The girl, who has not been convicted on any offence, is being housed in a cell in a special annexe of the prison inside the perimeter wall.
She is kept away from adult inmates but can mix with offenders aged up to 16.
She has been at the jail for four days on remand and will go before the court again on Wednesday where she could be sentenced to return to the prison. Until a few days ago a 14-year-old was also at the jail awaiting trial, but has been released after his parents agreed to take care of him.
A civil liberty group pledged yesterday to take the case to the United Nations Committee on the Rights of the Child.
The juveniles at Victoria Road Prison in Douglas, the island's capital, are locked in modern, adult-style cells from about 8pm to 8am.
Under island laws, children as young as 10 can be detained in the island's only prison, which currently holds three youths aged under 17, two female adults and 88 male inmates.
The 12-year-old girl was sent to the prison last Wednesday. It is understood she is accused of assaulting social workers and damaging property.
The 15-year-old boy at the jail is understood to be serving a six- month sentence for assault and theft.
In the United Kingdom, child offenders aged under 15 are kept in local authority secure accommodation. Penal experts have warned of the dangers of mixing different age groups and sexes and of keeping children in prisons.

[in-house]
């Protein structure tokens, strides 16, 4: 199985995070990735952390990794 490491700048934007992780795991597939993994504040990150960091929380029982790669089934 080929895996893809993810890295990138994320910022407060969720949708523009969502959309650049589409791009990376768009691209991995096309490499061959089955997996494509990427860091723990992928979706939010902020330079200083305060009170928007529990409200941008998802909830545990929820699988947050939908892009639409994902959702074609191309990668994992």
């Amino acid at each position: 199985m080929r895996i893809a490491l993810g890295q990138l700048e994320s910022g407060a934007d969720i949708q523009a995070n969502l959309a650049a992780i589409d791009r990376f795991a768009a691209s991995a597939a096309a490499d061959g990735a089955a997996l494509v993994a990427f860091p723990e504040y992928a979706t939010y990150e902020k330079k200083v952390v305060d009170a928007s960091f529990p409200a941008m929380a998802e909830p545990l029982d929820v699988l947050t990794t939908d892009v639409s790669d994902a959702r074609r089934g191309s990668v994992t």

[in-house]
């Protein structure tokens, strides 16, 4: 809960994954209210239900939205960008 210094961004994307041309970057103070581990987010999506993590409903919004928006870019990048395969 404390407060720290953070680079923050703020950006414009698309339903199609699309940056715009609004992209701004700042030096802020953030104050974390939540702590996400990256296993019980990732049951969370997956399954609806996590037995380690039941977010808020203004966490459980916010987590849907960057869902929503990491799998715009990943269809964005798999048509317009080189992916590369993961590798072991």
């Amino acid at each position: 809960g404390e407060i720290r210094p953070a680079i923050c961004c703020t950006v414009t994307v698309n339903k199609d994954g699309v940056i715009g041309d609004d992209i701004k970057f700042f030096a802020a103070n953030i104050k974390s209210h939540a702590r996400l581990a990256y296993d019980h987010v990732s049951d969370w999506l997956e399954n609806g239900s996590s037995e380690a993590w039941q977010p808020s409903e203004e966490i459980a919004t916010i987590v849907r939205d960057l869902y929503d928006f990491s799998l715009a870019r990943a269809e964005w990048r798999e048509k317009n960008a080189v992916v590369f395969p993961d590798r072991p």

Terence McDonald, a Manx advocate, called yesterday for the island's government to establish separate secure accommodation for child criminals. "It is barbaric to lock up children in jail and place them in cells," he said.
"We are rich society and should have a proper accommodation."
Bernard Moffatt, secretary of the Manx Council for Civil Liberty, said his organisation would appeal to the UN: "Locking children up in adult prisons is like something from the Dark Ages. It has got to end."
The Isle of Man has a reputation for retaining harsh, archaic laws. Homosexuality was illegal until 1992 and hanging was only abolished in 1993. In the same year the government voted to retain birching.
There are five cells in the juveniles unit, which have toilets and basins. They are sometimes used by adults when the unit is empty. Parents are allowed to visit every day and the children receive education and recreation. The prison staff who supervise them are given special training.
Rosemary Crosby, the jail's governor, said: "There is a need to put some children in secure accommodation. It is how you deal with them when they are there that is important. We do not have the resources to provide greater facilities."